Rorschach is the most memorable character in this highly memorable, if messy, film. His diagnosis of human failing resonates with a biblical understanding of the Fall and its consequences, but divorced from any moral grounding, it leads to an absence of hope or belief in personal and spiritual transformation. In his thirst for justice, he reveals his own disordered personality, shaped by humiliation and persecution. A crippled figure driven by rage and bitterness, he’s tragic. He finds rest not in forgiveness, but in retribution.

The other Watchmen aren’t nearly as intriguing. Dr. Manhattan towers above the others in the group in knowledge and power, but he’s a distant, cold creature. Dan is an unassuming geek who longs for Laurie, and eventually wins her.The Comedian, whose death sets the story in motion, is a loathsome character who, in one particularly vicious scene, beats and tries to rape Laurie's mother (Carla Gugino). 

The violence in the film is extreme, but it’s just one of the film’s problems. Laurie is treated more as a troubled sex object, with director Zack Snyder focusing on her responsiveness during extended scenes of sexual intercourse. This may be a way of showing Laurie’s sexual fulfillment in light of revelations about her past, and that of her mother, but the scenes play as merely exploitative. The film’s plot, which centers on Adrian Veidt, also known as Ozymandius (Matthew Goode), and an energy crisis, is so packed with characters and historical references that it’s easy to lose sight of where it’s all going.

To the film’s credit, it keeps you watching, even when the narrative bogs down. Some of the imagery is extraordinary, and the story is rich enough to be analyzed for years to come. Watchmen will surely spawn sequels, which may flesh out the buried themes that this film, even at running time approaching three hours, barely touches. But that doesn’t mean you need to see it.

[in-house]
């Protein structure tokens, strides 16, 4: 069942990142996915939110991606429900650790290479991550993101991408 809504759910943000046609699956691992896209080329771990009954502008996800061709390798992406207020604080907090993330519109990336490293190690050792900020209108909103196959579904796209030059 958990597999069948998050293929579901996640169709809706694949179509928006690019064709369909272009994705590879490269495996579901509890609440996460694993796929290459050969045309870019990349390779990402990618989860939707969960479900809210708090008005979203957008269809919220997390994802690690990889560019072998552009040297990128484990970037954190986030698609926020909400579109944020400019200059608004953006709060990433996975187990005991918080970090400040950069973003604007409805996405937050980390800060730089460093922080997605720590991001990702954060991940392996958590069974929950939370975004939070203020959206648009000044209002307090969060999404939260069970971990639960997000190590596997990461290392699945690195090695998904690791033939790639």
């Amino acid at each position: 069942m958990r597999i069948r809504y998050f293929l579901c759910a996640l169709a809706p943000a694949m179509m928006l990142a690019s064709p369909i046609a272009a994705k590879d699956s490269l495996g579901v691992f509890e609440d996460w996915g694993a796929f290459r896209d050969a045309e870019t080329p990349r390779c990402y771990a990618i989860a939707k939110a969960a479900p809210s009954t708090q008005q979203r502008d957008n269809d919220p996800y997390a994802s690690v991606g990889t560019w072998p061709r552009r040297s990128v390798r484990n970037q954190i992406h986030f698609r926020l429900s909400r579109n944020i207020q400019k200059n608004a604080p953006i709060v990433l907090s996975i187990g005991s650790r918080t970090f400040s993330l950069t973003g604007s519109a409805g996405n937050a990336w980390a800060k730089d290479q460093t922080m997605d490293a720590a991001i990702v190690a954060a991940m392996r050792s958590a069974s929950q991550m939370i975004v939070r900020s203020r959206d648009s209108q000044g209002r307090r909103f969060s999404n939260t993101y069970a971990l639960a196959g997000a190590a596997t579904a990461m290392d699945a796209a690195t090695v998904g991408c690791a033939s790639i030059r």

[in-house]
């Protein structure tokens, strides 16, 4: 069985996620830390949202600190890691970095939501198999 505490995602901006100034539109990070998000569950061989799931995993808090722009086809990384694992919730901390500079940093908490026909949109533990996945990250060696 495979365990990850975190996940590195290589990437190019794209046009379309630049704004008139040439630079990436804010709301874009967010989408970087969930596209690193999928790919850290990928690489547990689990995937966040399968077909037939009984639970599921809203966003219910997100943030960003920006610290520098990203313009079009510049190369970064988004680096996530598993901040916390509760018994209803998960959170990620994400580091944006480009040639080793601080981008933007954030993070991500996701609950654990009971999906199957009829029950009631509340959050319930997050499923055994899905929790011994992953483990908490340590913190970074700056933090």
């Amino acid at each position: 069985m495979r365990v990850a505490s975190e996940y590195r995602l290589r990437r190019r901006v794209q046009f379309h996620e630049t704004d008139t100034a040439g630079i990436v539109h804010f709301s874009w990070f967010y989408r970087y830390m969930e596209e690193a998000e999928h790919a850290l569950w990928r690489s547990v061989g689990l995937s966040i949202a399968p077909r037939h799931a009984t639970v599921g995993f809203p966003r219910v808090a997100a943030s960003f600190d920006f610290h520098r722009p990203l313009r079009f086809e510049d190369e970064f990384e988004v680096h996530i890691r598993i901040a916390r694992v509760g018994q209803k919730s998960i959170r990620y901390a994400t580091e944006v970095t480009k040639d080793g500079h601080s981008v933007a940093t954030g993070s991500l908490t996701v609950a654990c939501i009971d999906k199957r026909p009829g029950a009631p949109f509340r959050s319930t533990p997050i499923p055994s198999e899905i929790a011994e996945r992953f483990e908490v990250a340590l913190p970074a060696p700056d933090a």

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Correction: In the original piece we mistakenly stated the character Silk Spectre II was the victim of an attempted rape. It was actually that character's mother. We apologize for the error; it has been corrected in the text.


  • Smoking/Drinking:  Several scenes of both, and discussion of drunkenness.
  • Language/Profanity:  Lord’s name taken in vain; loads of foul language.
  • Sex/Nudity:  Two women kiss; attempted rape; extended scenes of sexual intercourse; male and female nudity; sexual threats in prison.
  • Violence:  High body count with loads of realistic gunfire; bleeding bodies; men who are thrown out of windows and fall to their death; a man savagely beats a woman and tries to rape her; vigilantism; vomiting; man thrown down elevator shaft; dead couple in bed; a man commits suicide; soldiers’ deaths; limb snapping; prison riot; limbs from a corpse are devoured by dogs; a man’s arms are severed with a saw; a man is electrocuted; constant threat of war; bombs detonate.
  • Religion:  A character can see the future but says he is not omniscient, and rejects being called a god; a character thinks of a time when people will say to him, “Save us,” and he will reply, “No”; reference to a “Tijuana Bible”; someone says it rains on the just and the unjust; a character rejects a notion of heaven filled with weaponry; a man says life is in the hands of a higher authority, “and I hope He’s on our side.”